What a lot of people don't know is that pricing varies by zone. So, for example, components that you may install in US East may be more expensive than if you deployed them in US West but less expensive in US Central West. So location and zoning are two things to consider when it comes to Azure cost management.
3 Types of Payment Models Explained
The buying mechanism with the fewest benefits yet most accessible set up is Pay as You Go. With this model, you can start consuming Azure with your credit card. You can configure your environment, set up a subscription, and before you know it, you can have resources up and running and spinning in Azure.
Pay as You Go, however, is not rich in discounts or cost savings. While it's easy to onboard yourself with Microsoft cloud storage and Azure cloud services, it's easy to spend more than you intend. Pay as You Go also lacks technical benefits as well. Services for incidentals, optimizations, and reconfigurations are minimum without additional fees. If you select Pay as You Go, we recommend working with a consulting partner like CCG to help assess the current state of your environment and make recommendations based on your Azure database storage needs, budget, and desired end-state.
Would you want $20,000 - $25,000 on your credit card every month? Unfortunately, that's the reality for businesses leveraging this model. As a result, we typically see an unintentional 2X increase in spend with customers who use this model before collaborating with a cloud architect.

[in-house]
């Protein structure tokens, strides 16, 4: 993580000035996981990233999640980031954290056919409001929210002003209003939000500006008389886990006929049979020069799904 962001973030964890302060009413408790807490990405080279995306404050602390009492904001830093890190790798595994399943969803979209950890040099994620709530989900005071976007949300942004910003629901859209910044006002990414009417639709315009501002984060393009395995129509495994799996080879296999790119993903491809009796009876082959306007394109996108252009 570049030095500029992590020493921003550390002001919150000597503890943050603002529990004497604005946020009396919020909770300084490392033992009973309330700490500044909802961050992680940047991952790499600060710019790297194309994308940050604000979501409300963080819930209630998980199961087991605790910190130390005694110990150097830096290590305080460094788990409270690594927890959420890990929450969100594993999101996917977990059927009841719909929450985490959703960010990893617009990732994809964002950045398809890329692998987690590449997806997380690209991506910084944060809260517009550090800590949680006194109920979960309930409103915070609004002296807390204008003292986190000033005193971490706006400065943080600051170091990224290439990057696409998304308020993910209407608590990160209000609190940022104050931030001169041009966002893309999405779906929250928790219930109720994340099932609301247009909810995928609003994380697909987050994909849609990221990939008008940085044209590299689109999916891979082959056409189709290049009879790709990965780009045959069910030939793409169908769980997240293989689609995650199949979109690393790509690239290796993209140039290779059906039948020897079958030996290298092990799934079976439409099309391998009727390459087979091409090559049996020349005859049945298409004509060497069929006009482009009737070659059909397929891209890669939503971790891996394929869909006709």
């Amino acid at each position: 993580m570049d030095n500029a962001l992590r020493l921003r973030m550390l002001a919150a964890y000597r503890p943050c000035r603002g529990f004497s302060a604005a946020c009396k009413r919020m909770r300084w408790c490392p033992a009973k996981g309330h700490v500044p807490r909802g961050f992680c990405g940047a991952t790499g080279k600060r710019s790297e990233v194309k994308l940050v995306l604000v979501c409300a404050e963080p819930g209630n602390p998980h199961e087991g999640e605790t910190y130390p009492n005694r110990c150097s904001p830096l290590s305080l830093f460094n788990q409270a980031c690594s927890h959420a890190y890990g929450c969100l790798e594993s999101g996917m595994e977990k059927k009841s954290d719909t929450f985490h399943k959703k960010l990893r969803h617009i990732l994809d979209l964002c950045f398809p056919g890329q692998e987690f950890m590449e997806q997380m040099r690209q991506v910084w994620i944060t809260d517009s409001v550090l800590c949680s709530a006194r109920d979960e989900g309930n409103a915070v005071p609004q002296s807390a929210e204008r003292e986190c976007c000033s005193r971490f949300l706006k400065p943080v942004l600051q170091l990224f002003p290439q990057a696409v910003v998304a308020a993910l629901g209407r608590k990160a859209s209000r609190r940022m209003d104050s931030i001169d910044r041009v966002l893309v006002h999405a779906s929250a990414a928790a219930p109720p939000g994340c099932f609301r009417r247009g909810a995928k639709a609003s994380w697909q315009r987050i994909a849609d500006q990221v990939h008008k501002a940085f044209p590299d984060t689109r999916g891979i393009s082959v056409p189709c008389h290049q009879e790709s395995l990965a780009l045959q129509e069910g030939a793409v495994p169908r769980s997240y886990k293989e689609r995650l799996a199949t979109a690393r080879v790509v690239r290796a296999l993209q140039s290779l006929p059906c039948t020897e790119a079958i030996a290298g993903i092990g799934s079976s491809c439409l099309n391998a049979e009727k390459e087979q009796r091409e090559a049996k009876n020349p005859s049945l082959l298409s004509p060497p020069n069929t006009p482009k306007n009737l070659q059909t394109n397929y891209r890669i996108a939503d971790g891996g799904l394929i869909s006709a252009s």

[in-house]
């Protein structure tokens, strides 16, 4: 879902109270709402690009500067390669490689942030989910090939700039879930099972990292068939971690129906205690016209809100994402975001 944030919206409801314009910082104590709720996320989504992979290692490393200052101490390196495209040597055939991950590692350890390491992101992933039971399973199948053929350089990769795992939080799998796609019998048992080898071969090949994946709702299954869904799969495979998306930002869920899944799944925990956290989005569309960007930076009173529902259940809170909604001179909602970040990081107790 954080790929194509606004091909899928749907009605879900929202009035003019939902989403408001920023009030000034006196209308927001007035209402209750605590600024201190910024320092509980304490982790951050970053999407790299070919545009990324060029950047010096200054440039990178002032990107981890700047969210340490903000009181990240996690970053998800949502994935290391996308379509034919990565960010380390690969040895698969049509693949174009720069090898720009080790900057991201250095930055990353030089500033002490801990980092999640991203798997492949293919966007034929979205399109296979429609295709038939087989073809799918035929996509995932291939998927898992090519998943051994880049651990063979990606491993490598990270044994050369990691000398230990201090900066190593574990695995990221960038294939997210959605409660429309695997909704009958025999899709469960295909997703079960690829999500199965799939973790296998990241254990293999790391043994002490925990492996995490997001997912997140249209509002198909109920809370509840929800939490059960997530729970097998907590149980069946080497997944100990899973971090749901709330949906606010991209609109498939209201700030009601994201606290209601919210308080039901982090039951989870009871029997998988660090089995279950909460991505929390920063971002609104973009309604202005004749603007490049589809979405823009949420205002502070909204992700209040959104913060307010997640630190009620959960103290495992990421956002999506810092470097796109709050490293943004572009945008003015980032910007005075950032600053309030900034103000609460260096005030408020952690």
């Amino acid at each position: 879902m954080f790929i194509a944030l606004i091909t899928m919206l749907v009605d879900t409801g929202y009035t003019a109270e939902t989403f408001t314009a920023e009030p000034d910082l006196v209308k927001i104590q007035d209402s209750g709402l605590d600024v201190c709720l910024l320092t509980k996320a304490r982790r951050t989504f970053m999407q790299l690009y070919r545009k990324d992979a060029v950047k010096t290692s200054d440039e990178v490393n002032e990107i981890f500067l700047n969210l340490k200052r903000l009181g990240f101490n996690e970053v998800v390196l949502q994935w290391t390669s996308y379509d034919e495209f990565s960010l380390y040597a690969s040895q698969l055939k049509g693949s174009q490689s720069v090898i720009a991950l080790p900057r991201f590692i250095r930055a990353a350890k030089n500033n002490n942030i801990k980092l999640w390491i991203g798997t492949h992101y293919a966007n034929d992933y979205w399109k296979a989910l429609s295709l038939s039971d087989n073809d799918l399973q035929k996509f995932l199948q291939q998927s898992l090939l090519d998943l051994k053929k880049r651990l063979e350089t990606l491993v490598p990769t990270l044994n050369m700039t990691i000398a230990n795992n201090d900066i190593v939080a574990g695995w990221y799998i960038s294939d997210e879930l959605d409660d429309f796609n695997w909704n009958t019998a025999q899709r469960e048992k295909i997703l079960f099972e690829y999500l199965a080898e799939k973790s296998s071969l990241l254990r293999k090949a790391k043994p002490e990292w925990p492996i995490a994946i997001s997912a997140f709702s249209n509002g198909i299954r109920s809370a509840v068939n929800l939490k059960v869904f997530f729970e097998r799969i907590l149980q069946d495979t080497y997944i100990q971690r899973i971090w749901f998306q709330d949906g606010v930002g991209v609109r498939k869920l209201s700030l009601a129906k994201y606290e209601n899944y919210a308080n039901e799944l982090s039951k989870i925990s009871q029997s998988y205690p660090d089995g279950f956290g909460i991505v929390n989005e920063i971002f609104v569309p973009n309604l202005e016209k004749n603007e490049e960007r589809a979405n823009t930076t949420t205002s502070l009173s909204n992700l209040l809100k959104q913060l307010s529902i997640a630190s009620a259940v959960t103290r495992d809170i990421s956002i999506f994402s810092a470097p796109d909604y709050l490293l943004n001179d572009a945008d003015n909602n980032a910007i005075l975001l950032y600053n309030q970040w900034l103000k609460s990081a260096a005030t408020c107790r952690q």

Enterprise Agreement (EA) is the option with the most significant discounts, but the trade-off is you need to commit to a specific spending level. If you're in a scenario where you've been in Azure for a long time, you know exactly what your spending is, so you know how to avoid overspending or under-spending, for that matter.
Going into an EA is not ideal if you're just now putting things into Azure and you're not exactly sure what it's going to look like because if you commit. For example, to that $25,000 a month I mentioned earlier, if you only hit $15,000, you're still going to pay $25,000 a month. So it's better to, in the beginning, stage, optimize it and determine where your spending is going to be.
The last option is Cloud Service Provider (CSP). CSP Partners like CCG can mitigate billing issues and escalate matters for you through Microsoft. A CSP can support other ways through an initial level of technical support, recommendations for deployment techniques, and ways to optimize your cloud instance.
Payment Models Compared
Table 1: Example of Cost Projection by Payment Model
Scenario: A customer initially budgets $20,000 per month for their cloud instance. For Pay-as-you-Go, the customer may start out under budget, but due to the lack of optimizations and visibility, payments go over budget during months 2 and 3.
With an Enterprise Agreement, another customer sees a steady number for months 1 through 3, but it’s more than they initially budgeted and is constant no matter how much storage is used. The inflexible nature of the agreement causes them to overpay overall because the cost isn’t the right fit for their usage.
Lastly, the customer leveraging a Cloud Service Provider (CSP) has the most flexible payment model. After working with a partner like CCG to ensure the environment is set up properly in month 1, the customer stays well under budget while also having slight variance month to month as their usage changes from a variety of factors.
Written by CCG, an organization in Tampa, Florida, that helps companies become more insights-driven, solve complex challenges and accelerate growth through industry-specific data and analytics solutions.